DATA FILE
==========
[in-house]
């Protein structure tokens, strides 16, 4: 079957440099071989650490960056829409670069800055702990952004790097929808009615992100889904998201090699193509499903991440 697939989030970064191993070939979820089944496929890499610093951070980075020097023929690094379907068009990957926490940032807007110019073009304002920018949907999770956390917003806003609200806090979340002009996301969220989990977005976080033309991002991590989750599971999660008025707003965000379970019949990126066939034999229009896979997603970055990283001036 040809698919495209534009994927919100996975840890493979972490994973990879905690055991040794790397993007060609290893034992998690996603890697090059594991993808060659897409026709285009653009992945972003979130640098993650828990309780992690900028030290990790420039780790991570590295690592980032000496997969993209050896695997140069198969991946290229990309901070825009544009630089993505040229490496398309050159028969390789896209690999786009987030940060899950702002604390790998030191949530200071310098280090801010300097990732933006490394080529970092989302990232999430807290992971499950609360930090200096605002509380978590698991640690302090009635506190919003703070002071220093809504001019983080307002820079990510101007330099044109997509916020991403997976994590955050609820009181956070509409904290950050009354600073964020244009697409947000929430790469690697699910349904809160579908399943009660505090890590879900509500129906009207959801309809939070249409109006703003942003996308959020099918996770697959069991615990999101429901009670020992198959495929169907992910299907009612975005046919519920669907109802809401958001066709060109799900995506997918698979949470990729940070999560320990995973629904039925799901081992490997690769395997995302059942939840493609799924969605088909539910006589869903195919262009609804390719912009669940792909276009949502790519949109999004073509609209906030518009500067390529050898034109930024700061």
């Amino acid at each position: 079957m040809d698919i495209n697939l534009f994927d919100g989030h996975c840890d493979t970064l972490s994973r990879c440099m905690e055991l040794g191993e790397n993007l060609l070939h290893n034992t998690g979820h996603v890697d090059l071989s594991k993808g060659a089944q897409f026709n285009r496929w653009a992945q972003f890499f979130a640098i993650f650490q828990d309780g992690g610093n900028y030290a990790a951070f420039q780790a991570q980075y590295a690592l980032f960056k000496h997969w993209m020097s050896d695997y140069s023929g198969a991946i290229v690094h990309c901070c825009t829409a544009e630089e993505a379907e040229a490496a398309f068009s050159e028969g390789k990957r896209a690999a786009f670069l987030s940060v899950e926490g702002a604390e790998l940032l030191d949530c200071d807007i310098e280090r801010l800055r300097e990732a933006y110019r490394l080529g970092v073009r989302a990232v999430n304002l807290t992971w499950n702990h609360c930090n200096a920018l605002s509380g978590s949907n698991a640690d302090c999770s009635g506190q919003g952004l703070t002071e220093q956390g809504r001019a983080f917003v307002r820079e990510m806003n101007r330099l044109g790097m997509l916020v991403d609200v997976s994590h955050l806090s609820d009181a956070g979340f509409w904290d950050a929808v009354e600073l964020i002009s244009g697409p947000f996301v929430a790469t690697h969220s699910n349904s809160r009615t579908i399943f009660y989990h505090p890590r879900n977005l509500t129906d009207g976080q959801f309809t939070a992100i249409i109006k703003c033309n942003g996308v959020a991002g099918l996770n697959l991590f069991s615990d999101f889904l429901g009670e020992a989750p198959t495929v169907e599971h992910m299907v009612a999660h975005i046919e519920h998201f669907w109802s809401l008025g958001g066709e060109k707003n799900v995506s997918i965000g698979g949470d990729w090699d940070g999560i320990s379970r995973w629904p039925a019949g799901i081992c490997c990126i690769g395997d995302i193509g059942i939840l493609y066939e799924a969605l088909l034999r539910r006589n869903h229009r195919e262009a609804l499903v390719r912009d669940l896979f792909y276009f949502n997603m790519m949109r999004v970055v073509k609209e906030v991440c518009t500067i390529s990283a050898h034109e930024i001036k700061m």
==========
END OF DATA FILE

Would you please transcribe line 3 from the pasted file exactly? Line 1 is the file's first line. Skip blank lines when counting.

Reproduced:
């Amino acid at each position: 079957m040809d698919i495209n697939l534009f994927d919100g989030h996975c840890d493979t970064l972490s994973r990879c440099m905690e055991l040794g191993e790397n993007l060609l070939h290893n034992t998690g979820h996603v890697d090059l071989s594991k993808g060659a089944q897409f026709n285009r496929w653009a992945q972003f890499f979130a640098i993650f650490q828990d309780g992690g610093n900028y030290a990790a951070f420039q780790a991570q980075y590295a690592l980032f960056k000496h997969w993209m020097s050896d695997y140069s023929g198969a991946i290229v690094h990309c901070c825009t829409a544009e630089e993505a379907e040229a490496a398309f068009s050159e028969g390789k990957r896209a690999a786009f670069l987030s940060v899950e926490g702002a604390e790998l940032l030191d949530c200071d807007i310098e280090r801010l800055r300097e990732a933006y110019r490394l080529g970092v073009r989302a990232v999430n304002l807290t992971w499950n702990h609360c930090n200096a920018l605002s509380g978590s949907n698991a640690d302090c999770s009635g506190q919003g952004l703070t002071e220093q956390g809504r001019a983080f917003v307002r820079e990510m806003n101007r330099l044109g790097m997509l916020v991403d609200v997976s994590h955050l806090s609820d009181a956070g979340f509409w904290d950050a929808v009354e600073l964020i002009s244009g697409p947000f996301v929430a790469t690697h969220s699910n349904s809160r009615t579908i399943f009660y989990h505090p890590r879900n977005l509500t129906d009207g976080q959801f309809t939070a992100i249409i109006k703003c033309n942003g996308v959020a991002g099918l996770n697959l991590f069991s615990d999101f889904l429901g009670e020992a989750p198959t495929v169907e599971h992910m299907v009612a999660h975005i046919e519920h998201f669907w109802s809401l008025g958001g066709e060109k707003n799900v995506s997918i965000g698979g949470d990729w090699d940070g999560i320990s379970r995973w629904p039925a019949g799901i081992c490997c990126i690769g395997d995302i193509g059942i939840l493609y066939e799924a969605l088909l034999r539910r006589n869903h229009r195919e262009a609804l499903v390719r912009d669940l896979f792909y276009f949502n997603m790519m949109r999004v970055v073509k609209e906030v991440c518009t500067i390529s990283a050898h034109e930024i001036k700061m």